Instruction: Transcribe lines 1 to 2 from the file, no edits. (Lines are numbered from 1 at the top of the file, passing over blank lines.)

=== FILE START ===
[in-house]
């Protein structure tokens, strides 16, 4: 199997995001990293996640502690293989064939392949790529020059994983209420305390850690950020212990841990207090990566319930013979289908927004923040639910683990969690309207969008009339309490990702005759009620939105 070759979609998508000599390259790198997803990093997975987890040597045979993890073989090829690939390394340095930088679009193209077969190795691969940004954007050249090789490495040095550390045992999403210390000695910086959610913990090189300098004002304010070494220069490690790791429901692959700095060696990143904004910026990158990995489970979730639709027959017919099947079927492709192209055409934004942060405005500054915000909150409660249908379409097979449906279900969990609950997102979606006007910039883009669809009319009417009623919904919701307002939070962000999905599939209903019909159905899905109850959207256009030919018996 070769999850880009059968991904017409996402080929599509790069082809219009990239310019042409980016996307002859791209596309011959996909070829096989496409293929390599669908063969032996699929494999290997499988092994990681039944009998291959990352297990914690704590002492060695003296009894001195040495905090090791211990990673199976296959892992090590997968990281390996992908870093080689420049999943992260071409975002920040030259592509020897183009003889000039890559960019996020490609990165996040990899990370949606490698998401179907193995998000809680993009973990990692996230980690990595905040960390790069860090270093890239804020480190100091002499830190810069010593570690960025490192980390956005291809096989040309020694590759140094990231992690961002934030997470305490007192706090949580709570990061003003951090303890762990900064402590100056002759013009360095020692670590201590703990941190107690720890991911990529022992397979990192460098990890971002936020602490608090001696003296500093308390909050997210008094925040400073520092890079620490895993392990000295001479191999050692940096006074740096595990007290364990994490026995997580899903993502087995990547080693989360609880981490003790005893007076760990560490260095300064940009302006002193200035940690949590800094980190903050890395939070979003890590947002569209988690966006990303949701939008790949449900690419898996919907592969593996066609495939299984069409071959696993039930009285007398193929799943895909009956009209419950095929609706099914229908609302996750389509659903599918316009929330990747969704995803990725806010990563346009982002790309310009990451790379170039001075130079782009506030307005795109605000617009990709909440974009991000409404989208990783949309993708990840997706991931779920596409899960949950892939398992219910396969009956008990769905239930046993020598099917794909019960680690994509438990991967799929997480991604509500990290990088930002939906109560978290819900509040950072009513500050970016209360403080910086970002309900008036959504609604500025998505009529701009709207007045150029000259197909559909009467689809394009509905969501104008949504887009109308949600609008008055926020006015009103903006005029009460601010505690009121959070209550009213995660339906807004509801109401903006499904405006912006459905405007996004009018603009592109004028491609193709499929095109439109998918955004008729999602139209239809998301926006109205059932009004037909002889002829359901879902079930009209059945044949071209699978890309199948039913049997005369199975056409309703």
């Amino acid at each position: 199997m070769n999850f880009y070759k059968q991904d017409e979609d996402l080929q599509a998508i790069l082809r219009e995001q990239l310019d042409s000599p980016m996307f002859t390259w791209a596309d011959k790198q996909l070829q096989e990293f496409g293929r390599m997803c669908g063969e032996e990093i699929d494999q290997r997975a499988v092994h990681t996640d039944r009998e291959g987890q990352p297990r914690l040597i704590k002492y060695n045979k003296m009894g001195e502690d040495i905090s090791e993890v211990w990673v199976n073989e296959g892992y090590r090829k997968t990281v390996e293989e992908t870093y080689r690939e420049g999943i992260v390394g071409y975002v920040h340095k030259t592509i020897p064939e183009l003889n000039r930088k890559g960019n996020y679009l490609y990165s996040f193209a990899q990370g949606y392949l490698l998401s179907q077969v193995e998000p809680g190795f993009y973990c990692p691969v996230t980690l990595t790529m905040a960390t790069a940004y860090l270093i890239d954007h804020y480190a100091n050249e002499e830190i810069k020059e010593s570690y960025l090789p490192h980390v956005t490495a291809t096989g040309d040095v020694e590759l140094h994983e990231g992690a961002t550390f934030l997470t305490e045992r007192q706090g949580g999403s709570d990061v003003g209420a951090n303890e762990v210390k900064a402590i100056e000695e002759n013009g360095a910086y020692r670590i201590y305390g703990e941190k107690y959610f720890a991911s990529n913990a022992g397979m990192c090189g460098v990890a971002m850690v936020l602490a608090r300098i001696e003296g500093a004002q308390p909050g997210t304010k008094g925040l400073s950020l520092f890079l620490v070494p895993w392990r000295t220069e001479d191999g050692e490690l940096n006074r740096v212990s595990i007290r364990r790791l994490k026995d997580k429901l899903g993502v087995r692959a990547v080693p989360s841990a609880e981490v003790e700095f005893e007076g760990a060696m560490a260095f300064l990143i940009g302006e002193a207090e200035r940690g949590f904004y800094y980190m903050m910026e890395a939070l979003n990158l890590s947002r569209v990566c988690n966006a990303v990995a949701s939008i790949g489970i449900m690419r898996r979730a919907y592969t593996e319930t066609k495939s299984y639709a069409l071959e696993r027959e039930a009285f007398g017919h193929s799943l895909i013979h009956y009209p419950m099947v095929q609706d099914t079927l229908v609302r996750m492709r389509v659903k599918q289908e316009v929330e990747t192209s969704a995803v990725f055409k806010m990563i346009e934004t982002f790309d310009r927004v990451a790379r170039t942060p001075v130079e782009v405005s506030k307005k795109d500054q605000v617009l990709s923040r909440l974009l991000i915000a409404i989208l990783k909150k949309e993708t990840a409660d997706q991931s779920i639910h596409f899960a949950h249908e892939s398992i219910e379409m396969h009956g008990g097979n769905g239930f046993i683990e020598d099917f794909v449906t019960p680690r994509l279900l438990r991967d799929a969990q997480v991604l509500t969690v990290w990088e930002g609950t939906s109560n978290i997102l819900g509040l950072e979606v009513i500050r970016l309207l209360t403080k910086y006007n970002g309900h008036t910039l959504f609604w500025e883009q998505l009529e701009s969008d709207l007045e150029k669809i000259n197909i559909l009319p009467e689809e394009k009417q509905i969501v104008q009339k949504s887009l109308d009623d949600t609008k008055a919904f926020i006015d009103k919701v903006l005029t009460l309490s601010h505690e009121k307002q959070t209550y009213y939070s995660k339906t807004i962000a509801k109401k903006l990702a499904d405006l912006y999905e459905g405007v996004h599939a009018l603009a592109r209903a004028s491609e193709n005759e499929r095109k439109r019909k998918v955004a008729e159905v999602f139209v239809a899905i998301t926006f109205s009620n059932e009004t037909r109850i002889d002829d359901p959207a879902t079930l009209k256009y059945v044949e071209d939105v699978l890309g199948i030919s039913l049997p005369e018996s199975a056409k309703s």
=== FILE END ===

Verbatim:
[in-house]
């Protein structure tokens, strides 16, 4: 199997995001990293996640502690293989064939392949790529020059994983209420305390850690950020212990841990207090990566319930013979289908927004923040639910683990969690309207969008009339309490990702005759009620939105 070759979609998508000599390259790198997803990093997975987890040597045979993890073989090829690939390394340095930088679009193209077969190795691969940004954007050249090789490495040095550390045992999403210390000695910086959610913990090189300098004002304010070494220069490690790791429901692959700095060696990143904004910026990158990995489970979730639709027959017919099947079927492709192209055409934004942060405005500054915000909150409660249908379409097979449906279900969990609950997102979606006007910039883009669809009319009417009623919904919701307002939070962000999905599939209903019909159905899905109850959207256009030919018996 070769999850880009059968991904017409996402080929599509790069082809219009990239310019042409980016996307002859791209596309011959996909070829096989496409293929390599669908063969032996699929494999290997499988092994990681039944009998291959990352297990914690704590002492060695003296009894001195040495905090090791211990990673199976296959892992090590997968990281390996992908870093080689420049999943992260071409975002920040030259592509020897183009003889000039890559960019996020490609990165996040990899990370949606490698998401179907193995998000809680993009973990990692996230980690990595905040960390790069860090270093890239804020480190100091002499830190810069010593570690960025490192980390956005291809096989040309020694590759140094990231992690961002934030997470305490007192706090949580709570990061003003951090303890762990900064402590100056002759013009360095020692670590201590703990941190107690720890991911990529022992397979990192460098990890971002936020602490608090001696003296500093308390909050997210008094925040400073520092890079620490895993392990000295001479191999050692940096006074740096595990007290364990994490026995997580899903993502087995990547080693989360609880981490003790005893007076760990560490260095300064940009302006002193200035940690949590800094980190903050890395939070979003890590947002569209988690966006990303949701939008790949449900690419898996919907592969593996066609495939299984069409071959696993039930009285007398193929799943895909009956009209419950095929609706099914229908609302996750389509659903599918316009929330990747969704995803990725806010990563346009982002790309310009990451790379170039001075130079782009506030307005795109605000617009990709909440974009991000409404989208990783949309993708990840997706991931779920596409899960949950892939398992219910396969009956008990769905239930046993020598099917794909019960680690994509438990991967799929997480991604509500990290990088930002939906109560978290819900509040950072009513500050970016209360403080910086970002309900008036959504609604500025998505009529701009709207007045150029000259197909559909009467689809394009509905969501104008949504887009109308949600609008008055926020006015009103903006005029009460601010505690009121959070209550009213995660339906807004509801109401903006499904405006912006459905405007996004009018603009592109004028491609193709499929095109439109998918955004008729999602139209239809998301926006109205059932009004037909002889002829359901879902079930009209059945044949071209699978890309199948039913049997005369199975056409309703």